The Albany is still providing adventure, still taking people home


By Xavier Kataquapit

My nephew Willie Wesley dropped in for a visit recently. He arrived with his wife Delores and his young sons Brayden and Liam. It was good to sit with them outside in the shade and share some stories in our Cree language. It is always a treat for me to be able to chat in my original language and it helps me to keep the words of my ancestors alive.

Willie, Delores, eight-year-old Brayden and two-month-old Liam are heading out on an adventure as they move back up north to Fort Albany, the ancestral home of Delores. Willie is from Attawapiskat. They are excited about their move after spending years in North Bay.

To make sure that he could transport some of his heavier possessions up to Fort Albany, Willie decided to embark on a major two-and-a-half day expedition up the Albany River from a launch point at Calstock First Nation along this historic waterway. He was thinking of making the trip alone but was advised that the boat ride was a difficult, confusing and possibly a dangerous one. He and Delores were relieved when her father Joseph Nakogee of Fort Albany accepted to help his son-in-law with the long haul up the river.

Willie was raised from birth in Attawapiskat with a very traditional life on the land. He learned much from his grandparents, who are my own parents, Marius and Susan and, of course, Willie’s parents Brian and Janie, who is my sister. Willie travelled on the land in the winter by snowmobile and summer by boat for fishing and hunting trips from the time he could walk.

Even though he is in his 20s he has a lot of knowledge of the land, traditional life and survival skills. He got the chance to expand his knowledge over several days of travelling a new river route to him but thankfully a familiar one for his father-in-law Joseph.

The fact that Joseph had travelled the Albany River many times in the past meant that he knew the flow and way of this great and historic water way. Joseph had a challenge with this trip because he had to deal with driving Willie’s 16-foot aluminum boat with a 30 horsepower motor to push it along while hauling a heavy load.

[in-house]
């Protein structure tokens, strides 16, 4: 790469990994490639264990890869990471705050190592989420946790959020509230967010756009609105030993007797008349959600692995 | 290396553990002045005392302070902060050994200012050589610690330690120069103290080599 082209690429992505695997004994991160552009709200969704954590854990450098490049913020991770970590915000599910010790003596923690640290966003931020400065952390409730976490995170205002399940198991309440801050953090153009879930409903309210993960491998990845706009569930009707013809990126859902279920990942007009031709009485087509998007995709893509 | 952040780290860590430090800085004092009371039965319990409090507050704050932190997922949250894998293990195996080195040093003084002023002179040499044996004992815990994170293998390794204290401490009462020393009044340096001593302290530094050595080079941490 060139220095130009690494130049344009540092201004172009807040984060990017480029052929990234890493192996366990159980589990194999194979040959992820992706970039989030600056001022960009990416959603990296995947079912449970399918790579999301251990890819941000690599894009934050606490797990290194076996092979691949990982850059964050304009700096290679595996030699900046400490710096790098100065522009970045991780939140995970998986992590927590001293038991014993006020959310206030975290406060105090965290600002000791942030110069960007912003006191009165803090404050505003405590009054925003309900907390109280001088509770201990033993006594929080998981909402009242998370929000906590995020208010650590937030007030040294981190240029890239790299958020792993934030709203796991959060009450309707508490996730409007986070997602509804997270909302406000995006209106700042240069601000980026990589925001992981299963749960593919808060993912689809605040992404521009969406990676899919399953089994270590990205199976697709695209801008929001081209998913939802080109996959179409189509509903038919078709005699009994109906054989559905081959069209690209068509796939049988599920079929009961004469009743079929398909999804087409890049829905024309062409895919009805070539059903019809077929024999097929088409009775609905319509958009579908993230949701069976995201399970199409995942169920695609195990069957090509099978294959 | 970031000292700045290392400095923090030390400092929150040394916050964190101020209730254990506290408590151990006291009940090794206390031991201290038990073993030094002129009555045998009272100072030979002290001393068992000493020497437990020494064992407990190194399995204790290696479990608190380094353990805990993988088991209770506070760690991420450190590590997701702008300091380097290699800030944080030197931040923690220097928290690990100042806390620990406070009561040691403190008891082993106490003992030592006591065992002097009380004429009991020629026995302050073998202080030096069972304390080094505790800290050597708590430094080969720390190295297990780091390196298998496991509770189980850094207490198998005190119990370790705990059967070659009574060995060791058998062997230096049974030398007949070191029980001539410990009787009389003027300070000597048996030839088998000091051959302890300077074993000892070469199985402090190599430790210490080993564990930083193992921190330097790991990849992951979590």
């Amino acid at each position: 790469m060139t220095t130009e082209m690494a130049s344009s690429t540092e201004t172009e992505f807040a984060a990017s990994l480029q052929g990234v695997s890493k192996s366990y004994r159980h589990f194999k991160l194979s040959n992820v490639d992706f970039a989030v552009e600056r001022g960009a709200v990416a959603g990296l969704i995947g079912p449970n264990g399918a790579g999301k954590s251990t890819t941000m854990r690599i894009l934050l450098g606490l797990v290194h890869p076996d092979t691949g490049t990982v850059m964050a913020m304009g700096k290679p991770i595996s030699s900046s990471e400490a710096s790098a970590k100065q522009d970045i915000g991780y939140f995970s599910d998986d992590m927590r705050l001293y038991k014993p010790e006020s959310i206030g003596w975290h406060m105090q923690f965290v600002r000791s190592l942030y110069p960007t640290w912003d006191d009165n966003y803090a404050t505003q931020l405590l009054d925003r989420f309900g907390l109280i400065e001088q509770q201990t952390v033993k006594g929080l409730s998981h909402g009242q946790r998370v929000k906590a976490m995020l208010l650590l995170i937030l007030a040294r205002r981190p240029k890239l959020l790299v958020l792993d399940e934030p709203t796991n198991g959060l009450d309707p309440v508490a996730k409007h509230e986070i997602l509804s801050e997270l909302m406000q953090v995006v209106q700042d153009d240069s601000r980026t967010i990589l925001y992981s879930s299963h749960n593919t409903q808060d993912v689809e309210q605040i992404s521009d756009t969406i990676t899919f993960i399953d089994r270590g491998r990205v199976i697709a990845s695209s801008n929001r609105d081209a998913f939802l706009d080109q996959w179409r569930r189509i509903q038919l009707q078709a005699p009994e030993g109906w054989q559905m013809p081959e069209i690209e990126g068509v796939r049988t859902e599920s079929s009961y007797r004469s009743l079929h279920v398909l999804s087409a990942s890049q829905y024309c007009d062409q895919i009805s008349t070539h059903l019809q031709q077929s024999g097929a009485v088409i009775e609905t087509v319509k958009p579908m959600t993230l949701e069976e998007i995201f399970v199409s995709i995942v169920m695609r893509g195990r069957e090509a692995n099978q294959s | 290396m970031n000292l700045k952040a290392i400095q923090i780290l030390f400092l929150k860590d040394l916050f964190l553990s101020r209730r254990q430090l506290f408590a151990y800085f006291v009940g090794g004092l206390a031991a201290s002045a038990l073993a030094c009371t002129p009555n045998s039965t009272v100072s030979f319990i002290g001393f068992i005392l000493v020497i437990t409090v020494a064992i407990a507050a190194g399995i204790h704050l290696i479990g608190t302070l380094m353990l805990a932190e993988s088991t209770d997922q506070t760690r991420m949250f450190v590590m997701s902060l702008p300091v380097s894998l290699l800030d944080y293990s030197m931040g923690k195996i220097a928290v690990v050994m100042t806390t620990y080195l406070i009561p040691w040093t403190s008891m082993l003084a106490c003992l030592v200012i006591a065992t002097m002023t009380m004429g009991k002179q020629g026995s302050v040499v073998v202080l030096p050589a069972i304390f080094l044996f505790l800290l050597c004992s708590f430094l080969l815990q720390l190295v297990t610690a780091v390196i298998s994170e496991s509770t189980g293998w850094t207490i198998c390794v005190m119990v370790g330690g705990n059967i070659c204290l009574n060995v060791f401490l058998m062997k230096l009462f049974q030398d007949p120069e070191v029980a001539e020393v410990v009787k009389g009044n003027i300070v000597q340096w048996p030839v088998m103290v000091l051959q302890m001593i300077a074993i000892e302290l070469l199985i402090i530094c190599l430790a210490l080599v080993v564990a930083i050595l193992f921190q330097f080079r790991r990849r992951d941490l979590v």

Amazingly, Willie managed to fit his boat trailer snugly onto the boat along with a steel bed frame and some heavy tools. Due to the heavy load the motor was only capable of pushing the watercraft up the river at about 15 miles an hour.

They slept the first night on the land at a moose camp in a portable pop-up ice hut, and on the second night they camped along the river bank. On their route they saw three moose and a couple of eagles. Willie was amazed at Joseph’s knowledge of the waterway as he pointed out many islands by name and tributaries as they slowly made their way up the Albany. They had to cross two sets of rapids but the going was steady and Joseph expertly got them through safely.

I know that Willie felt vulnerable with no way to communicate with the outside world as they wound their way up the river. They had a GPS, but they knew that they were very much just specks in the vast wilderness of northern Ontario. Joseph’s knowledge of the dangerous and shallow spots along the river ensured there were no mishaps on their adventure.

Willie’s grandfather and my dad Marius would have been very proud of him on this adventure up the Albany. Marius was on the land at a very early age and he was only 14 back in the 1940s when he first started guiding American fisherman up to remote waterways far north of Attawapiskat. His knowledge of the land and the stars was enormous and he managed to pass a lot of that traditional information to his children.

There is so much history on the Albany River for our country and our province, but especially to our people, the James Bay Cree. The Albany River has been an important Indigenous water way for thousands of years and for many hundreds of years was used by the English and French fur traders.

Willie was surprised to know that every First World War veteran from Attawapiskat, Kashechewan and Fort Albany would have travelled south as a group along this river to access the rail line near Pagwa rail station just west of Calstock. When they returned several years later, they arrived in small groups or as individuals, dropped off at the station and simply told to go home on their own. During different seasons of the year, they walked or snowshoed and if they found a canoe, floated back to their homes after having served their country.

Like most adventures under the guidance of someone like Joseph with so much experience on the land, I knew that Willie also benefited by the conversations he had with his guide as they slipped along on the rapid, wide river. I am sure he had a feeling that many spirits of that river were with him on his journey and that will surely help him on his way into the future.

This famous river still has more stories to create and I am sure that Willie and his two sons and their grandfather Joseph will travel along this waterway many more times in the years to come.